Sometimes his dislike of all things New Jersey would turn into hatred. It would come on because of something specific that would happen, like his car being towed after parking on our street, or having to get a monthly parking spot across the street for $200 a month. Or having to get ice off his car. Or having to pay double what he paid in Florida for just about everything, just because. Or not being able to take his bike out and ride it all year round, or play tennis all year round like he did in Florida. Or always hanging around “my” friends, which did become “his” friends too and he loved them, but he missed his own tribe back home. Or working EMS in Jersey, which was apparently much different and more annoying than down in Florida. Sometimes he would get upset by one of these irritating things, and in his anger, say something like: “Dammit. I hate this stupid place!” Or “This state sucks. Everything is so ass-backwards. Why is the simplest thing so goddamn difficult to do here?” Then what would happen is that I would take those words in and hear them as: “I hate it here. Im sorry I ever moved here. Im sorry I married you and I hate our life together.” I would get upset, and start to cry. “How do you think that makes me feel, when you keep saying over and over how much you hate it here?”, I would ask him. He would say: “Im not going to apoligize for missing my friends and how simple things were in Florida. That doesnt mean I dont love you or that I want to leave you. I live here BECAUSE I love you SO much. Its just hard for me sometimes, Boo. Im not saying it to make you feel bad. I just need to vent.” For me, this was hard to hear. To me, it was so hard to seperate his love for me and his hatred for where we were living our life. How could he possibly love me, but HATE living here, where we live? How is that possible?

Turns out it’s very possible. Fast-forward to current day. After 26 years of living in the NYC area, I packed up my life and moved back to my home state of small town Massachusetts. Staying in my parent’s basement while I finish writing my book, and most likely, leaving NYC behind for good. (I will visit OFTEN – but living there is just too impossible financially.) A few month after moving here, I found love. I have this incredible man in my life who I love with my whole heart and soul, I am finishing the book that will tell the story of me and Don and my life in the aftermath of his death, and I am surrounded by my wonderful family, who are unbelievably supportive of what I am doing, and letting me live here to do it. I am happy. Truly, Im positively giddy in love and filled with joy.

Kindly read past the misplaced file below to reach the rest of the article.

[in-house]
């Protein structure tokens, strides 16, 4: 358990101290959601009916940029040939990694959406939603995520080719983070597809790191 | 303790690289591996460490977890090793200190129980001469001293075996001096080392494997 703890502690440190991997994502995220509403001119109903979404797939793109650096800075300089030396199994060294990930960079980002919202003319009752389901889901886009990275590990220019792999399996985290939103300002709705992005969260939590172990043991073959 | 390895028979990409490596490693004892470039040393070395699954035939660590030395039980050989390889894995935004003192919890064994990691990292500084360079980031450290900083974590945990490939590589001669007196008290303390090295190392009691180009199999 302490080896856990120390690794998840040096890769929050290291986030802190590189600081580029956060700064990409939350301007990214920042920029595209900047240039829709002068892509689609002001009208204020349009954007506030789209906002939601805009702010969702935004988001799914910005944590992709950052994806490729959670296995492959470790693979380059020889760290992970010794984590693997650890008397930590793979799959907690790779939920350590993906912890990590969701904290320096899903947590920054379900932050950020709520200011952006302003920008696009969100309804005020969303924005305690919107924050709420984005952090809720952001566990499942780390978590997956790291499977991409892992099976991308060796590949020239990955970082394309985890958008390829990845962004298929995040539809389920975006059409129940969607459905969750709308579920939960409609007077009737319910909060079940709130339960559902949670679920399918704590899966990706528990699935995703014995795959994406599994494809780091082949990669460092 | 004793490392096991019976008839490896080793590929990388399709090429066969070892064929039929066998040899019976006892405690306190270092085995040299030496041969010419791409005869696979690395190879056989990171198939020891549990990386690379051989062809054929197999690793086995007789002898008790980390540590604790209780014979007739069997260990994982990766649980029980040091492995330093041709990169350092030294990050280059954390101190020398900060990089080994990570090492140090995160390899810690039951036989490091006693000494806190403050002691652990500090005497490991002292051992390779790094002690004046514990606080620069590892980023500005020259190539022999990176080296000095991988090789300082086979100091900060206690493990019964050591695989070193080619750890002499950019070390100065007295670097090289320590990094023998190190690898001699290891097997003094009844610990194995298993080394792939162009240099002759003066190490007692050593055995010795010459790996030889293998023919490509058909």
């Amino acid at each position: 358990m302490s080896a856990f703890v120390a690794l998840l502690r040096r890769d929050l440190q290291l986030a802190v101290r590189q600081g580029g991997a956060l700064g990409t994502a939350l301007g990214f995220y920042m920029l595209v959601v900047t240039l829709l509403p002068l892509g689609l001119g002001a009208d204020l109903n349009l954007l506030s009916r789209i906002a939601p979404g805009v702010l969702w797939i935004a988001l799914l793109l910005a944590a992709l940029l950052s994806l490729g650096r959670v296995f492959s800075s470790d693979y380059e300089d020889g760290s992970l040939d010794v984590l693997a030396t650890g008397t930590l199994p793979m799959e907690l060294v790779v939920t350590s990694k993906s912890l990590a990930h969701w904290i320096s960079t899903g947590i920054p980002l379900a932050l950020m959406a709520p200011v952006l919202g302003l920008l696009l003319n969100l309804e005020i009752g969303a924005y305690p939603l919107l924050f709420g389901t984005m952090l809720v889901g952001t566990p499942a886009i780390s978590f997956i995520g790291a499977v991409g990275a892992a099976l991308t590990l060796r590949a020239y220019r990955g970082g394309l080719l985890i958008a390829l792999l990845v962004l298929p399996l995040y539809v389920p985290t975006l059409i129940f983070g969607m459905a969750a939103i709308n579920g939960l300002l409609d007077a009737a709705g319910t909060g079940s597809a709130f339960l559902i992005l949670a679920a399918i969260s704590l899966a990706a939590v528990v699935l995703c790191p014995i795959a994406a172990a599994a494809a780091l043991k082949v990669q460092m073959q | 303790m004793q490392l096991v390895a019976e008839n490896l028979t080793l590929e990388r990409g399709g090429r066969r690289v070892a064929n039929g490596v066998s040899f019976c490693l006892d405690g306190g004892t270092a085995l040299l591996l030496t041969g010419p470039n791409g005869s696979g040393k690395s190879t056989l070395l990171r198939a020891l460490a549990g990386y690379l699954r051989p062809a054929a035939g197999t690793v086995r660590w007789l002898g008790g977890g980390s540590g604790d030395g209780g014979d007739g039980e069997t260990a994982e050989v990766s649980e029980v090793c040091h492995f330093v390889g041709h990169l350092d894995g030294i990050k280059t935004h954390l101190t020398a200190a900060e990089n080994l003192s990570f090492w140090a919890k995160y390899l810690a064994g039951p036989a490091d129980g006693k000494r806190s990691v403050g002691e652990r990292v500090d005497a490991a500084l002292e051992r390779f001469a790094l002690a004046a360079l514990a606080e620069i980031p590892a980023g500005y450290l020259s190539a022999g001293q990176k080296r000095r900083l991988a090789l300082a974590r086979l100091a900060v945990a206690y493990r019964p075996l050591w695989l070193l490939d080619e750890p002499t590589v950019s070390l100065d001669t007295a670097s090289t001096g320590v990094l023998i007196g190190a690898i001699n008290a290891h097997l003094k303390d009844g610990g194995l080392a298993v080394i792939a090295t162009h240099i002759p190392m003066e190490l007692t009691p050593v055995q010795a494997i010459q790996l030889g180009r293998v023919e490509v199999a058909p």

And yet – I miss my NYC life with every fiber of my being. I miss being part of that world. I miss the theatre. I miss having friends who are in shows all the time, and me being in shows or onstage or involved in some writing or directing or acting project, and all of us struggling together and supporting one another and seeing each other’s shows and acting in each other’s short films and little independent projects. I miss NY pizza, bagels, and the countless outdoor street cafes and sitting outside late at night having drinks or food and just chatting. I miss walking to everything. Public transportation. Everything being open and available at all times. I miss my total independence, and being a city girl. I miss having all my days and nights be different than the week before. I miss being invited to a random Awards show or Broadway or film premiere that a connected friend has tickets to. I miss the skyline. I miss living 5 minutes from the airport. I really, really miss my friends. My many friends who live all over NYC in all the buroughs. I miss going to Yankees games and having lunches at my best friend’s husband’s restaurant and teaching comedy and having “NYC moments” which are weird things that only happen in NY.